For months, the county has had intermittent problems with the software that works with its computer-aided dispatch center.
(TNS) - Anderson County officials are hopeful but cautious as they wait to see whether a series of electronic patches, database rebuilds and software upgrades will fix problems that could affect people who call 911.
For months, the county has had intermittent problems with the software that works with its computer-aided dispatch center, or CAD. The problems have caused computers to freeze while 911 callers shared details of emergencies, and they have rendered ambulances invisible to dispatchers who monitor their locations on screens in front of them.
The provider of the software, Caliber Public Safety, pledged to send a team to create fixes this week after an Independent Mail report on the problems and a tense conversation with Anderson County officials who said they were concerned about the company's failure to respond to critical issues. Those issues included dozens of software-related "trouble tickets" the county had open with the company, some more than a year old.
"The company's technicians have been with us for several days and they have been updating systems, redoing databases and updating all the software," said Sandy Purdy, the county's computer-aided dispatch center administrator. "Now it is kind of a wait-and-see thing. We really hope it works like they say it will. We expect to get some follow-up on it next week, so they can make any type of corrections, and we think we'll have a deeper follow-up in about a month, because sometimes bugs don't show themselves right away."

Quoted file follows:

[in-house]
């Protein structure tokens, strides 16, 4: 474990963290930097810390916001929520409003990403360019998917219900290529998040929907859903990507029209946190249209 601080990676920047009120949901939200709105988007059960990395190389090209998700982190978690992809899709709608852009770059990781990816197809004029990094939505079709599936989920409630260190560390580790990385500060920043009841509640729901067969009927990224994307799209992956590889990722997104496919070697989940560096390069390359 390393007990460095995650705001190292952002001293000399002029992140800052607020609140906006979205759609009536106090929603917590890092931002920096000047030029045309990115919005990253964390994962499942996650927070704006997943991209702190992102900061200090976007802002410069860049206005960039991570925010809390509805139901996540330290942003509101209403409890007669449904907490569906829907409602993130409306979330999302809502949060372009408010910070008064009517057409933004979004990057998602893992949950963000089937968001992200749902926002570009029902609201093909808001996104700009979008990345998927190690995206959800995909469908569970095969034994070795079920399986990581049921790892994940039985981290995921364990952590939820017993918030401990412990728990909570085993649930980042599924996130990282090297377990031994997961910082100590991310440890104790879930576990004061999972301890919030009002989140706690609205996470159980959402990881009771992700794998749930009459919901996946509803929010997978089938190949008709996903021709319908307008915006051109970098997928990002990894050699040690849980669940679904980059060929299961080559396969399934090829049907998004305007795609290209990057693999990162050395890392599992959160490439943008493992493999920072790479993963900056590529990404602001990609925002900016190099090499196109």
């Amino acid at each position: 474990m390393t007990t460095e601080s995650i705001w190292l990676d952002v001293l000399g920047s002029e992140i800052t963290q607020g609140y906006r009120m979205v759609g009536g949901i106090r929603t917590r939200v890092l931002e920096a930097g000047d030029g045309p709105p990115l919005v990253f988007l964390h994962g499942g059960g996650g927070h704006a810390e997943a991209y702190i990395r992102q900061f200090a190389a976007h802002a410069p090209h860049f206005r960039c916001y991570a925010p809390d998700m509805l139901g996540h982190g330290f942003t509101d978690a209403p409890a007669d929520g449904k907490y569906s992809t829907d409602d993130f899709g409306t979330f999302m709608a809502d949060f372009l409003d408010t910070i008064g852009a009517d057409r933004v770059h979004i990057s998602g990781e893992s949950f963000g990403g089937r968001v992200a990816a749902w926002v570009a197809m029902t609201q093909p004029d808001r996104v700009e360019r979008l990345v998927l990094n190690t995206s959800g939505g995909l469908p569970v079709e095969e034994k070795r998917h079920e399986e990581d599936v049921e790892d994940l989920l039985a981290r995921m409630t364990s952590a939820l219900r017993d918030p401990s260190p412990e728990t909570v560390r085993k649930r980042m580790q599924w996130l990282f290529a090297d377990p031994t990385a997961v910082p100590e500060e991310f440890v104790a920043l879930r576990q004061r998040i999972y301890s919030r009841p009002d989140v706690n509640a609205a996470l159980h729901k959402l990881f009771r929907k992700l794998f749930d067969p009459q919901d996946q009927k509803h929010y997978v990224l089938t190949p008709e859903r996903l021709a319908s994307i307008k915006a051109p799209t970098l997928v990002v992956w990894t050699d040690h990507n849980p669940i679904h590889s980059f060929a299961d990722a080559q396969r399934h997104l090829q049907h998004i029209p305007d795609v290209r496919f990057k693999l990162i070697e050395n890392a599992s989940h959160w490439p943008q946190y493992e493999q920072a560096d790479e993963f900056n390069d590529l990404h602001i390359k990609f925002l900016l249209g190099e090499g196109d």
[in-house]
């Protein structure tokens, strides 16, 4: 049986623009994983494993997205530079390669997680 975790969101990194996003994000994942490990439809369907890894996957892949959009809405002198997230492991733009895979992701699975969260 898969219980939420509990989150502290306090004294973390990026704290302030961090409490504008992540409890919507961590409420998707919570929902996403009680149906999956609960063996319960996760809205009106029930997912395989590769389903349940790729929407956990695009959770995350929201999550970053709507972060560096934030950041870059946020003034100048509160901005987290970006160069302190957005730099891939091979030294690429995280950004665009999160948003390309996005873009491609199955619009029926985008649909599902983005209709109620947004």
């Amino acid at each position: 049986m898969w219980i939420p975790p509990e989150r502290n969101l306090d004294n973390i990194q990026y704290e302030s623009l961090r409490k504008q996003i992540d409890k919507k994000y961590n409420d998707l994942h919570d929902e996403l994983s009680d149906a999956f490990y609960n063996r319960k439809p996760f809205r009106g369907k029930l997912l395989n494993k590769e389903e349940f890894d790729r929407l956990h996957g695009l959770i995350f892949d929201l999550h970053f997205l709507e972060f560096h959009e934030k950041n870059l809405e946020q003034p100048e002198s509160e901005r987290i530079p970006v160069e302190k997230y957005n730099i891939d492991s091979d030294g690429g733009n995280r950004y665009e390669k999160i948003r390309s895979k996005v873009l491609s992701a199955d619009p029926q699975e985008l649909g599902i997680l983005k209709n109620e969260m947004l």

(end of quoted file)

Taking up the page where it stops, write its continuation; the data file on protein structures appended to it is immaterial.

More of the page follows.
Mike Mitchell, the chief deputy at the Anderson County Sheriff's Office, said Friday the county has been fortunate that the software problems have caused "no major interruptions" in service when people call 911 for help.
"They have done a lot of upgrades and now we have to hope that things are going to work the way they need to," Mitchell said. "You know how sometimes when you update an iPhone there is something that comes out later to fix some issue? We might have something like that happen, where there is a fix we won't know we need until later."
Efforts to get comment from Caliber Public Safety on the software problems, service delays and fixes have been unsuccessful. Bob Stoker, Caliber Public Safety's client liaison and Anderson County's point of contact, said Friday that he could not offer comment, but would pass a message along to someone who could. This article will be updated with the company's response if one is received.
Sheriff Chad McBride said dispatchers have adapted to the challenges the software problems have presented them.
"They've gone old school when they needed to, taking handwritten notes and passing them along when they have had issues with the software," he said. "We are glad that the company sent a team to do some work. They say they will keep doing what it takes until everything is working right and we are relying on them to keep their word."
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